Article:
My personal shortcut for finding an effective unique selling proposition

First, I apologise to my university lecturers, but I need to help short-cut the process for finding an effective unique selling proposition (USP) for the dedicated marketing minds out there.


What we were taught sent us down the wrong path

At university I was taught I would find the USP by surveying the marketing mix. It was proposed that we would simply choose the USP from the relevant combination of product, place, promotion and price. I have learnt, and perhaps you’ll agree, that all of these factors are internally focused which means this strategy is inherently flawed.

It is not effective to table all your internally-driven features to discover your USP – the shortcut that works is actually simpler:


Start with the customer and work backwards

In my experience, when I came into a new company, especially a small to medium-size business, it was not enough to read through the old marketers notes. It was not enough to sit with the owner or CEO and discuss what they believe to be their unique selling proposition. This approach does not serve the business, the opinion that matters most comes from your highest boss: the customer.

The most thorough and effective approach to discovering your USP starts with holding a sales meeting (if you don’t have direct-sales people hold a meeting with everyone available who is customer facing). The purpose of this meeting is to go through sales pitches or customer conversations and identify which points the customers react to. I suggest that you reinvent the customer conversation because once you understand the conversation you understand how to create the conversion.

Hence the single most important question to ask is:

What is the customer’s biggest pain or fear in regards to this product or fulfilling this requirement in their life?

In most cases you can’t simply ask this question to the sales people. You have to help discover it with them. Once you’ve listened to five to 10 stories of a sale or conversation with a customer you’ll begin to see the common threads. From here, those ‘hot buttons’ or reactive nuances are the benefits worth tabling, of which there should be very few.

This proposition forms how you position.

I think most of us have discovered that it is better to focus our marketing communications to one clearly defined message. I know I’m preaching to the choir if I push this to readers of Marketing, but we can’t deny there are still many businesses out there with no USP, weak positioning and a scatter-gun approach to marketing communications.

ALSO READ: Ken Murray on getting your ideas over the line.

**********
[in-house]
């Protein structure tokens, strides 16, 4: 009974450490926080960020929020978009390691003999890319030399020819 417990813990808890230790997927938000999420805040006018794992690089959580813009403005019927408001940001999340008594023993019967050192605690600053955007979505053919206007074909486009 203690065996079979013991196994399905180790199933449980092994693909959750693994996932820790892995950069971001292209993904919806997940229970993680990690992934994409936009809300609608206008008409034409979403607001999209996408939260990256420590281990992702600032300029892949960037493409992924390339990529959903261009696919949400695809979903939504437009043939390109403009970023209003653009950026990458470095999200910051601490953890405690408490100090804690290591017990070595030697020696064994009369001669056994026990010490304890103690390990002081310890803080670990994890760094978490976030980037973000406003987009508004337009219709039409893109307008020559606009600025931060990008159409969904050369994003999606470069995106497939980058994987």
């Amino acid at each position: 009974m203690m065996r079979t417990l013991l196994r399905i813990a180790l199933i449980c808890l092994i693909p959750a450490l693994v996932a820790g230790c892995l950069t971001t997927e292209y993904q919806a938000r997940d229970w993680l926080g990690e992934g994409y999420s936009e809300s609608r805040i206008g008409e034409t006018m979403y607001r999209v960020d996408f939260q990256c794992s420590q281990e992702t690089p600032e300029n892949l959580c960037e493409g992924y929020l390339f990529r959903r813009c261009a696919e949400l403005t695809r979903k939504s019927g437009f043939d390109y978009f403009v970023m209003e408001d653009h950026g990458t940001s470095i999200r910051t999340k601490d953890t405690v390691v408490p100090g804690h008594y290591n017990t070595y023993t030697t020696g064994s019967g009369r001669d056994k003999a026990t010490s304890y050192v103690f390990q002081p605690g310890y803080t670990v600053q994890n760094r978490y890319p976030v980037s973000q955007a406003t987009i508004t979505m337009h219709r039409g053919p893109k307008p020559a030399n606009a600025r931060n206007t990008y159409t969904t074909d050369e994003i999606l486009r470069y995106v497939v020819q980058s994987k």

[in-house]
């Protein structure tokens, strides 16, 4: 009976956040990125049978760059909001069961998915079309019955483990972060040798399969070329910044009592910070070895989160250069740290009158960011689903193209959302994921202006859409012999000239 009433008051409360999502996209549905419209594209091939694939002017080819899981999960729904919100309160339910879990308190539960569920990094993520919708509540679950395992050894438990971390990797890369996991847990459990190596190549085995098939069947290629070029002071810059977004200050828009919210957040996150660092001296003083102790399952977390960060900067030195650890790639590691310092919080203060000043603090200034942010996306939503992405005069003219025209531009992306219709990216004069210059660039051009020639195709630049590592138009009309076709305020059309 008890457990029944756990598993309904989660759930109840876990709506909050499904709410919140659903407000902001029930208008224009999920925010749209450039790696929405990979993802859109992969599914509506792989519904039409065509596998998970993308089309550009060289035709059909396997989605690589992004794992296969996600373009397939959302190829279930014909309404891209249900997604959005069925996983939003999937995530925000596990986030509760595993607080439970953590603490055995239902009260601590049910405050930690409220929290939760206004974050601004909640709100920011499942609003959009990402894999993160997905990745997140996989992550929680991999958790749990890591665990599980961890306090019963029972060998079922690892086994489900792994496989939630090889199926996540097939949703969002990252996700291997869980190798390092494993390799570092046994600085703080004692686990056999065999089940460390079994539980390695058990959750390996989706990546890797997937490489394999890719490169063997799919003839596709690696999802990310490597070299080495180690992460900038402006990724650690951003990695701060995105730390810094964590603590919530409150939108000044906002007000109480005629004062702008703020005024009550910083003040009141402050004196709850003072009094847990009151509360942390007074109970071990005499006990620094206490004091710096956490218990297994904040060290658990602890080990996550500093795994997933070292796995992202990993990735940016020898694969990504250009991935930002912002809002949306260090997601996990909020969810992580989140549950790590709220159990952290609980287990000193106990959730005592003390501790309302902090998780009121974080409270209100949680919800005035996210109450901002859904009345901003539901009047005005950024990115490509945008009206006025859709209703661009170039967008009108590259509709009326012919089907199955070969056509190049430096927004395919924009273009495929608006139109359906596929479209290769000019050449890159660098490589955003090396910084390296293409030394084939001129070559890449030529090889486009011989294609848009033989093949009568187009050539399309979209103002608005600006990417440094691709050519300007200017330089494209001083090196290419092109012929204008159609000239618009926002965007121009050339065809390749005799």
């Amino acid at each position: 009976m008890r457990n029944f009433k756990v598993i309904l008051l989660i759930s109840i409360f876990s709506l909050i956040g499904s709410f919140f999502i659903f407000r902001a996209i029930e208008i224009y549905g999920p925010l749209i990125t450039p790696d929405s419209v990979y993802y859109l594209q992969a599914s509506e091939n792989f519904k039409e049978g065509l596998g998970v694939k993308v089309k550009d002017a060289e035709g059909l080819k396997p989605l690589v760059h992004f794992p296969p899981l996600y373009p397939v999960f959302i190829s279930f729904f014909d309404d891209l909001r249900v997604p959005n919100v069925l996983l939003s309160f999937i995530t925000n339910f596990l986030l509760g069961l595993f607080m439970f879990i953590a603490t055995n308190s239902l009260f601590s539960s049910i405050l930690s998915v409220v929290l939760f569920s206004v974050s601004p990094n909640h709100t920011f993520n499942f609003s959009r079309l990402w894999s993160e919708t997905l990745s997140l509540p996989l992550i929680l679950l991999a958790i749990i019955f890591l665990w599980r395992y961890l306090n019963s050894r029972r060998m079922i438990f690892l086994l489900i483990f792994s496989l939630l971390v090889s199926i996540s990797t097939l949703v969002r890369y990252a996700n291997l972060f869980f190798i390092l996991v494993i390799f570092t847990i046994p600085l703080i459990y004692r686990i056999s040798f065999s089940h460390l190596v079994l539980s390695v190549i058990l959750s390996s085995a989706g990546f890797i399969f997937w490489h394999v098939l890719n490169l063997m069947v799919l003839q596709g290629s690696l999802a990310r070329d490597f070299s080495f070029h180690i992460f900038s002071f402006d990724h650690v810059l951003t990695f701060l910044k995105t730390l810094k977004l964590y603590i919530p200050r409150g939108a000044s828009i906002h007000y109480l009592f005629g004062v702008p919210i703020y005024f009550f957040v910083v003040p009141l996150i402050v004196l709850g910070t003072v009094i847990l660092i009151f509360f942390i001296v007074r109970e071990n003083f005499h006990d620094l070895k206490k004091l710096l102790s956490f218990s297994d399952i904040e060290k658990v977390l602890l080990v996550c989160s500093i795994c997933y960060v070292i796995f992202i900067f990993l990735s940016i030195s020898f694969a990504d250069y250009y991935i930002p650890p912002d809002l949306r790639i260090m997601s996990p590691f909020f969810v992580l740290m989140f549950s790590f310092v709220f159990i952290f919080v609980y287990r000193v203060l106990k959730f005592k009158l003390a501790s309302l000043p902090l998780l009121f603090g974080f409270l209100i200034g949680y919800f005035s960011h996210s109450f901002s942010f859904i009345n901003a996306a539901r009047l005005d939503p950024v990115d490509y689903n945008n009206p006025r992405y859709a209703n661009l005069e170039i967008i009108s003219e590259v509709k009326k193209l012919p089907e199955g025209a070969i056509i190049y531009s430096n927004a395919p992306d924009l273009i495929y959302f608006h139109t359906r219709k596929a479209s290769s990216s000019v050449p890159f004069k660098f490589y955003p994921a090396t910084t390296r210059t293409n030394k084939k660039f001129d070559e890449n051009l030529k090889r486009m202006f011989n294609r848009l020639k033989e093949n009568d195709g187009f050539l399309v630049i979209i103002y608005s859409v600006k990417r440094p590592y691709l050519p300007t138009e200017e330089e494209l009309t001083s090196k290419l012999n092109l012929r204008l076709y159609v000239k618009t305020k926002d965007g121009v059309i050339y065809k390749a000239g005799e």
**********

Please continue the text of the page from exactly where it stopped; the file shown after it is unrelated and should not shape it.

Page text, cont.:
We can only assume this must be the logic of the concept: if we throw everything, something will stick. These haphazard features and benefits thrown everywhere make up the noise that we have to punch through on a daily basis. The best way to punch through noise is by speaking to an individual’s biggest fear or pain. By positioning our brand and subsequent communications focused on that which is most effective is the only way I know to ensure better results.


Sales: always be closing. Marketers: always be testing

If your USP comes from a deep understanding of the individual customer’s pain or fear it should be obvious in tests. Whether split test email campaigns or focus groups or any of your preferred market research analytical methods. I recommend you seek to disprove your theory and boil it down to what it truly is and who it applies to.


Here are three steps you can take to use this shortcut to finding a powerful unique selling proposition

  1. Hold a sales meeting and look for connections or common threads,
  2. do your research: understand the customer and work backwards. What is their biggest fear or pain and how can you solve it? and
  3. test and try to disprove your idea until you’ve nailed it.


Once you’ve discovered an effective USP, position your brand around it, do not scatter or weaken your communications by spreading them out. This will seem counter-intuitive to some execs, of course.

Communicating with customers costs you. Especially when that communication is not relevant and therefore, not well received.

This is how I would explain to the naysayers: It’s physics. Pressure is inversely proportional to the area. The smaller the area, the greater the pressure and impact.

I find this rings true in marketing as well. Don’t be tempted to spread your message too thin.

That is why our communications should be focused. For a more in-depth explanation on getting your ideas over the line take a look at my last article.


READ ALSO: The worst error in business strategy according to Professor Michael Porter (spoiler: it’s trying to compete on the same dimensions as your competitors)

Ken Murray
BY Ken Murray ON 2 June 2014
Ken Murray is the director of marketing for MEI Group, having now clocked over seven years of senior marketing experience specialising in the industrial sectors and B2B. 
Ken's background stems from a keen interest in pattern recognition and problem solving, which would eventually lead to an academic background in sociology (the 'why' question) to strategic marketing and business (the 'how' question). He believes success in business and marketing is about connecting the individual customer's 'why' to the business' 'how'. Next step is to operate efficiently and then you've got results, which is all he's interested in. Follow him @Kengetsitdone.